Now many people might be thinking, well, what if I make a smart choice and buy a house that goes up in value and I sell it for a profit? While that theoretically is great and does happen, the problem is that they still need a place to live. And if they’re selling in an upmarket, they will also have to turn right around and buy in an upmarket as well. And most people don’t like downsizing their lifestyle most of the time. So if they’re used to living in a $1M house, they will probably want to keep living in a $1M house. So, most people are unlikely to ever take that profit out of their principal residence.
9. Don’t use cars to show off wealth
Once most people achieve some level of wealth they are anxious to start showing it off. Of course, it’s natural to try to flaunt success a little bit. This is essentially what the whole luxury industry is built on.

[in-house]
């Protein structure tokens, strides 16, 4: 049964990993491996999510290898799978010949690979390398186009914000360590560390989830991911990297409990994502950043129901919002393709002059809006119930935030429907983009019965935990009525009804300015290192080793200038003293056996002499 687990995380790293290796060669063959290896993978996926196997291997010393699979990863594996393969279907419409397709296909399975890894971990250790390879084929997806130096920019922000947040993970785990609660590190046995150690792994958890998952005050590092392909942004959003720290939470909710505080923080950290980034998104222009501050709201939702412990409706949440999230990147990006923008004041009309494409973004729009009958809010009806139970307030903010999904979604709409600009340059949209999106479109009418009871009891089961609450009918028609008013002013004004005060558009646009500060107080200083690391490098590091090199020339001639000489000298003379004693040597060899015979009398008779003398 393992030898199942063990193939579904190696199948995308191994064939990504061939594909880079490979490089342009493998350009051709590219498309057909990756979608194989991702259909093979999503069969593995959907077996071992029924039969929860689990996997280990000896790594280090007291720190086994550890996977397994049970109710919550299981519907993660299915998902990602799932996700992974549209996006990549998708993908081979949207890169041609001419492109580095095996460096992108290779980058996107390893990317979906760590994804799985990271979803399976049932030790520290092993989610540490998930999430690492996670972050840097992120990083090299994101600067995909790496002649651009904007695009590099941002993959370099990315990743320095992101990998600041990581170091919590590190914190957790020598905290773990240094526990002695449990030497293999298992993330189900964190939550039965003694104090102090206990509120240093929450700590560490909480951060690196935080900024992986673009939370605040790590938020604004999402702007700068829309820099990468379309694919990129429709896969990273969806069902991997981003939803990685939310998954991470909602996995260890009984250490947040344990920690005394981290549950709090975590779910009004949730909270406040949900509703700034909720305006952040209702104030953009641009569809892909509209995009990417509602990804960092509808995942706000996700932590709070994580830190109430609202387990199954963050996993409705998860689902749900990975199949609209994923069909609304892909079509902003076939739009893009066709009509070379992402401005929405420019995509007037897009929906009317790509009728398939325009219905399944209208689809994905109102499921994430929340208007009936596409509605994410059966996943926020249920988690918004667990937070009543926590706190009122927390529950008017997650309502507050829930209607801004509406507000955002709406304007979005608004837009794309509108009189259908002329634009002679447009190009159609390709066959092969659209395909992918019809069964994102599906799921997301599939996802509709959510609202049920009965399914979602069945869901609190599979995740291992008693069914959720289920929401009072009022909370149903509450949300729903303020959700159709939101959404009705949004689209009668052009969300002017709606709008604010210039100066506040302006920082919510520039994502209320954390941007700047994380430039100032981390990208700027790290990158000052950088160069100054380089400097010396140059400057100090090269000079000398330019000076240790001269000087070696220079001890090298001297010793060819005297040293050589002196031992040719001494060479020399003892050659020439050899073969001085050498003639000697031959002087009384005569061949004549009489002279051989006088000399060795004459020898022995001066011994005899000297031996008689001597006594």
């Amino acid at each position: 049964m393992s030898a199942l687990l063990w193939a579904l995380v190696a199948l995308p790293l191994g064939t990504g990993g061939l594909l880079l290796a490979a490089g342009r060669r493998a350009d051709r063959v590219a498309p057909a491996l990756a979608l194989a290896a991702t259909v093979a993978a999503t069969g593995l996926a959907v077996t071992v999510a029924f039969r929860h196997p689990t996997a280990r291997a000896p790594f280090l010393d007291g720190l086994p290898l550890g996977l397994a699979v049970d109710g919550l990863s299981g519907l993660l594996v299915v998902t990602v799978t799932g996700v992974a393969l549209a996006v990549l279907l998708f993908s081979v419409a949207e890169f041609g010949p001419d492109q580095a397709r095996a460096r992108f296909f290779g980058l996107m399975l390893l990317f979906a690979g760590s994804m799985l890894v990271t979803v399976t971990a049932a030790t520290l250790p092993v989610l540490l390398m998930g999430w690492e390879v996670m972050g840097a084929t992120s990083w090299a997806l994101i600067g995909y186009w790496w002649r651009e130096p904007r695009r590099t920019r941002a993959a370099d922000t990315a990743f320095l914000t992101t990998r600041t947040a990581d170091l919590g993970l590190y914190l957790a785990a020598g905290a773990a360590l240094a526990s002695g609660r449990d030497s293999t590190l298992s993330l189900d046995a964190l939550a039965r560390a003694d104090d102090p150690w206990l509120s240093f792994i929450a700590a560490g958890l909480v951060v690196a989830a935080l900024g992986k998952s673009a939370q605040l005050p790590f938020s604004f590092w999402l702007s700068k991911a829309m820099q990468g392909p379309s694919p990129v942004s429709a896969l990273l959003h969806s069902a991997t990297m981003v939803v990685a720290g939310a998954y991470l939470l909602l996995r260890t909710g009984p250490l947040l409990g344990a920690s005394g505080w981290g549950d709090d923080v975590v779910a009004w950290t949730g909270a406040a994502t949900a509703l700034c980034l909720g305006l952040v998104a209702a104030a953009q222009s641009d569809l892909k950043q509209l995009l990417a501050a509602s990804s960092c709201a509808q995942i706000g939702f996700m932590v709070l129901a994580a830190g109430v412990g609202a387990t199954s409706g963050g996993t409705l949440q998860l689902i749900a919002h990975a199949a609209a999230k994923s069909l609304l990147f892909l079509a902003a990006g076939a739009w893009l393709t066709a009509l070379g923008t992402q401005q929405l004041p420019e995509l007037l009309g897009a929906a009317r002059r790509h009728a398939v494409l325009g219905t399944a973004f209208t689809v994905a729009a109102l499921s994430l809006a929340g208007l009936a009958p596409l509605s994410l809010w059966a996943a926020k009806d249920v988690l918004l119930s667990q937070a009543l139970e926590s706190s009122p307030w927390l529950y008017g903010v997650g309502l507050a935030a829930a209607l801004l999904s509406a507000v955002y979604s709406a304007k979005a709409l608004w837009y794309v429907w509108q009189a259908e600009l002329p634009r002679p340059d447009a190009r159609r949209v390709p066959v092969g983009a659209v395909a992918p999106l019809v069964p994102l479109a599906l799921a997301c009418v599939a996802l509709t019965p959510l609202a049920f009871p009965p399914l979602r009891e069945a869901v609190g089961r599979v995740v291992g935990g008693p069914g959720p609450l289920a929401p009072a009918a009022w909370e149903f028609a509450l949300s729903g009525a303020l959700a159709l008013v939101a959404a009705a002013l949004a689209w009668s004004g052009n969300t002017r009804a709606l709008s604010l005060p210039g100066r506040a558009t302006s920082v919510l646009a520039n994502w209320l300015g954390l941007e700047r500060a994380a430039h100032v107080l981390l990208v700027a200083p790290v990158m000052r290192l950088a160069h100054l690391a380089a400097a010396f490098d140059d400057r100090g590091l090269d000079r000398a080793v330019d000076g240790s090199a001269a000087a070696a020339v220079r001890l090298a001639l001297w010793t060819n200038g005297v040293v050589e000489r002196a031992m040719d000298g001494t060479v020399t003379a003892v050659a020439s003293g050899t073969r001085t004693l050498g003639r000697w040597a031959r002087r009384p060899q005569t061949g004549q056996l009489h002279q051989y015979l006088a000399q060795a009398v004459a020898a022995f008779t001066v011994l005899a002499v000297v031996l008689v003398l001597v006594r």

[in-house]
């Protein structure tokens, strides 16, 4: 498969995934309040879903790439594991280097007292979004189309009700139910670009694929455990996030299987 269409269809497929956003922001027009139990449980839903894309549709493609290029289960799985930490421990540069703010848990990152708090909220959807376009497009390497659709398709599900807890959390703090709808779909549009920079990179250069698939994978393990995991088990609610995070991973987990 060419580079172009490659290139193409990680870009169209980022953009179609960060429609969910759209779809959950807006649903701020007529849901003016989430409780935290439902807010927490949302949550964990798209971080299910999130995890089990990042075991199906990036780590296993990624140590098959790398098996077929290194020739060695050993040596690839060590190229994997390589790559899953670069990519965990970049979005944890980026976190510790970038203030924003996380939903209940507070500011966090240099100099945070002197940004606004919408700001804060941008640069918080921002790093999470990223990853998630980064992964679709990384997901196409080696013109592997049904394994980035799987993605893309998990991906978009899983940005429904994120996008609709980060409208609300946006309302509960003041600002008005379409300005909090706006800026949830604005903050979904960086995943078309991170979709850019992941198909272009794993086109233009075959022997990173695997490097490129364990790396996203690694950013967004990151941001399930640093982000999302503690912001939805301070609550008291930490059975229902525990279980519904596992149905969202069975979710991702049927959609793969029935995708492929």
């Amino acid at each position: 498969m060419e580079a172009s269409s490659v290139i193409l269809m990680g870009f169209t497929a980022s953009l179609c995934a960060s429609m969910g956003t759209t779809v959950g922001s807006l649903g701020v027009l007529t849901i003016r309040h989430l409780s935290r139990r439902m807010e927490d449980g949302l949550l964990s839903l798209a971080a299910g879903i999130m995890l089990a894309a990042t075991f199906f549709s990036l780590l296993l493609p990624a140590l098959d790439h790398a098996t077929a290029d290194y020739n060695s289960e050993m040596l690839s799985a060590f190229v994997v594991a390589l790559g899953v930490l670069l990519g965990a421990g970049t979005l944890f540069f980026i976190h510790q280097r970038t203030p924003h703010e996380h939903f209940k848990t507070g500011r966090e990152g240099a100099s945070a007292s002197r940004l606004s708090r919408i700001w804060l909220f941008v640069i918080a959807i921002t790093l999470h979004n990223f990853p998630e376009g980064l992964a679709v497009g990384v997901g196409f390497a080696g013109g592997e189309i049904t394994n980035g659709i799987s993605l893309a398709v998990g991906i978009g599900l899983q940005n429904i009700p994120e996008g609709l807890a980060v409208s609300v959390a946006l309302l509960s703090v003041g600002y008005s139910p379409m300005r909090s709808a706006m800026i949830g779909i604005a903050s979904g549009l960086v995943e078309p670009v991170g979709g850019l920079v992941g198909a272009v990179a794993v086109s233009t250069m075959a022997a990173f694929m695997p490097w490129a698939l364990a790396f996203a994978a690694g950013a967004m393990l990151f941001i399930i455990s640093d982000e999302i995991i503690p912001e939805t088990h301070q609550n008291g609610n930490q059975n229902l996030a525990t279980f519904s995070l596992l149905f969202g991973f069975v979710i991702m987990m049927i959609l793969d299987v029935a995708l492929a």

One of the silliest ways we see people do this though it by buying luxury cars.
We don’t necessarily have a problem with buying luxury items. The problem here is that it’s both a large amount and mostly doesn’t even achieve its goal. Most of the time the people they’re trying to impress will never even see what vehicle they arrive in. Imagine going out to lunch with some friends you want to show off for. 99% of the time, they won’t even see or notice what car you took – or care! The same goes if you go to a club, a house party, or just about anywhere. The main people who will see you in your fancy car are the people you happen to stop next to at a light. Do you really care what those people think?
We go for comfort and safety instead and choose to make our luxury purchases on other items.